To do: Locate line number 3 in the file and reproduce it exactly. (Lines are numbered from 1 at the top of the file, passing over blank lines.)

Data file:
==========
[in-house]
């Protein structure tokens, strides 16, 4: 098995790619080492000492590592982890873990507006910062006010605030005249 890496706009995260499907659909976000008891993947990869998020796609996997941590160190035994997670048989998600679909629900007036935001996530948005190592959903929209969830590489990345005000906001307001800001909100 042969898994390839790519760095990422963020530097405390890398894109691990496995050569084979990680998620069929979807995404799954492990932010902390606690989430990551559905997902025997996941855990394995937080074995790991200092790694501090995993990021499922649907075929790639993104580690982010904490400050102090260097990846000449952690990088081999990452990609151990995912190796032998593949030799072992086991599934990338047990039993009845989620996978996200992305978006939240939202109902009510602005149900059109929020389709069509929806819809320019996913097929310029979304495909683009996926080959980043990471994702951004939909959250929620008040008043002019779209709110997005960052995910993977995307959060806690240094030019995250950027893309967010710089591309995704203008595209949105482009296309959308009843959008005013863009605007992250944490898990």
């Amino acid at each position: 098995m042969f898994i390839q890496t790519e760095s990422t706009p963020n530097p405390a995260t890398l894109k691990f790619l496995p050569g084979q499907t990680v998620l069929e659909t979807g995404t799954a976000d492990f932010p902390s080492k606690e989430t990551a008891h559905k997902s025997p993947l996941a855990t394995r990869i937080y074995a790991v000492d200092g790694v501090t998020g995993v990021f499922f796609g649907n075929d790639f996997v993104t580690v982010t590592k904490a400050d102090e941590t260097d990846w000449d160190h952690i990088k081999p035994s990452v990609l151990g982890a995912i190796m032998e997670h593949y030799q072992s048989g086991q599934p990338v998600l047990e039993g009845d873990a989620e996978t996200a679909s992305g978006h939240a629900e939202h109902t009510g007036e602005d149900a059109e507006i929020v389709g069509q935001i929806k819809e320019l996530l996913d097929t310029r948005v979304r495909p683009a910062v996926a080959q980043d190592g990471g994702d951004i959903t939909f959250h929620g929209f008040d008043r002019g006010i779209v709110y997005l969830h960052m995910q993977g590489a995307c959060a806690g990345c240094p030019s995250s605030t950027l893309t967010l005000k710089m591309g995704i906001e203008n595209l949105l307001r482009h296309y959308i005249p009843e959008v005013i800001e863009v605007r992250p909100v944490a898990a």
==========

């Amino acid at each position: 098995m042969f898994i390839q890496t790519e760095s990422t706009p963020n530097p405390a995260t890398l894109k691990f790619l496995p050569g084979q499907t990680v998620l069929e659909t979807g995404t799954a976000d492990f932010p902390s080492k606690e989430t990551a008891h559905k997902s025997p993947l996941a855990t394995r990869i937080y074995a790991v000492d200092g790694v501090t998020g995993v990021f499922f796609g649907n075929d790639f996997v993104t580690v982010t590592k904490a400050d102090e941590t260097d990846w000449d160190h952690i990088k081999p035994s990452v990609l151990g982890a995912i190796m032998e997670h593949y030799q072992s048989g086991q599934p990338v998600l047990e039993g009845d873990a989620e996978t996200a679909s992305g978006h939240a629900e939202h109902t009510g007036e602005d149900a059109e507006i929020v389709g069509q935001i929806k819809e320019l996530l996913d097929t310029r948005v979304r495909p683009a910062v996926a080959q980043d190592g990471g994702d951004i959903t939909f959250h929620g929209f008040d008043r002019g006010i779209v709110y997005l969830h960052m995910q993977g590489a995307c959060a806690g990345c240094p030019s995250s605030t950027l893309t967010l005000k710089m591309g995704i906001e203008n595209l949105l307001r482009h296309y959308i005249p009843e959008v005013i800001e863009v605007r992250p909100v944490a898990a």